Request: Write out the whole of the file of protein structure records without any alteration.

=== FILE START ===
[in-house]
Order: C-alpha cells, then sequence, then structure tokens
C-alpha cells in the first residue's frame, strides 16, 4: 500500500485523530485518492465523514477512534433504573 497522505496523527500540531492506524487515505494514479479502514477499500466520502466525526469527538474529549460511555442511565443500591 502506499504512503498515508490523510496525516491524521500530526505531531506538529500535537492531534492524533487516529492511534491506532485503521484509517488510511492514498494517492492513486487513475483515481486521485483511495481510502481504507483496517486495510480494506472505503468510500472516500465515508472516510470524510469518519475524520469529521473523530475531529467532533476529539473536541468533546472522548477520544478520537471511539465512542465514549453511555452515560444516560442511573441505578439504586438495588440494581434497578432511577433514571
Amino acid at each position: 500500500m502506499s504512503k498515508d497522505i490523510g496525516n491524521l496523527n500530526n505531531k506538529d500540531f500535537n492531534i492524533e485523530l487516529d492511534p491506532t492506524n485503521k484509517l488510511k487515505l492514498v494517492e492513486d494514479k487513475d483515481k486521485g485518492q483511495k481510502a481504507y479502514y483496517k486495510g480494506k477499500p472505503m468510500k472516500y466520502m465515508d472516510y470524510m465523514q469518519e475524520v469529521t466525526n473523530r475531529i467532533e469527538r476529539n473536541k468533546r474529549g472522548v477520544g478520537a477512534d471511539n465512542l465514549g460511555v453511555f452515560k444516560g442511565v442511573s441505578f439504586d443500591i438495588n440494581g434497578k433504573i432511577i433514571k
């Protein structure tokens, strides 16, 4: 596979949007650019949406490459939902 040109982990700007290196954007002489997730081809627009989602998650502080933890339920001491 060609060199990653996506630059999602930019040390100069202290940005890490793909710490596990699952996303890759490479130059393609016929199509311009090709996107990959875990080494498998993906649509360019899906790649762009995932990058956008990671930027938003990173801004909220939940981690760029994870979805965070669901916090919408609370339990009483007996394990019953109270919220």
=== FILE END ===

[in-house]
Order: C-alpha cells, then sequence, then structure tokens
C-alpha cells in the first residue's frame, strides 16, 4: 500500500485523530485518492465523514477512534433504573 497522505496523527500540531492506524487515505494514479479502514477499500466520502466525526469527538474529549460511555442511565443500591 502506499504512503498515508490523510496525516491524521500530526505531531506538529500535537492531534492524533487516529492511534491506532485503521484509517488510511492514498494517492492513486487513475483515481486521485483511495481510502481504507483496517486495510480494506472505503468510500472516500465515508472516510470524510469518519475524520469529521473523530475531529467532533476529539473536541468533546472522548477520544478520537471511539465512542465514549453511555452515560444516560442511573441505578439504586438495588440494581434497578432511577433514571
Amino acid at each position: 500500500m502506499s504512503k498515508d497522505i490523510g496525516n491524521l496523527n500530526n505531531k506538529d500540531f500535537n492531534i492524533e485523530l487516529d492511534p491506532t492506524n485503521k484509517l488510511k487515505l492514498v494517492e492513486d494514479k487513475d483515481k486521485g485518492q483511495k481510502a481504507y479502514y483496517k486495510g480494506k477499500p472505503m468510500k472516500y466520502m465515508d472516510y470524510m465523514q469518519e475524520v469529521t466525526n473523530r475531529i467532533e469527538r476529539n473536541k468533546r474529549g472522548v477520544g478520537a477512534d471511539n465512542l465514549g460511555v453511555f452515560k444516560g442511565v442511573s441505578f439504586d443500591i438495588n440494581g434497578k433504573i432511577i433514571k
């Protein structure tokens, strides 16, 4: 596979949007650019949406490459939902 040109982990700007290196954007002489997730081809627009989602998650502080933890339920001491 060609060199990653996506630059999602930019040390100069202290940005890490793909710490596990699952996303890759490479130059393609016929199509311009090709996107990959875990080494498998993906649509360019899906790649762009995932990058956008990671930027938003990173801004909220939940981690760029994870979805965070669901916090919408609370339990009483007996394990019953109270919220």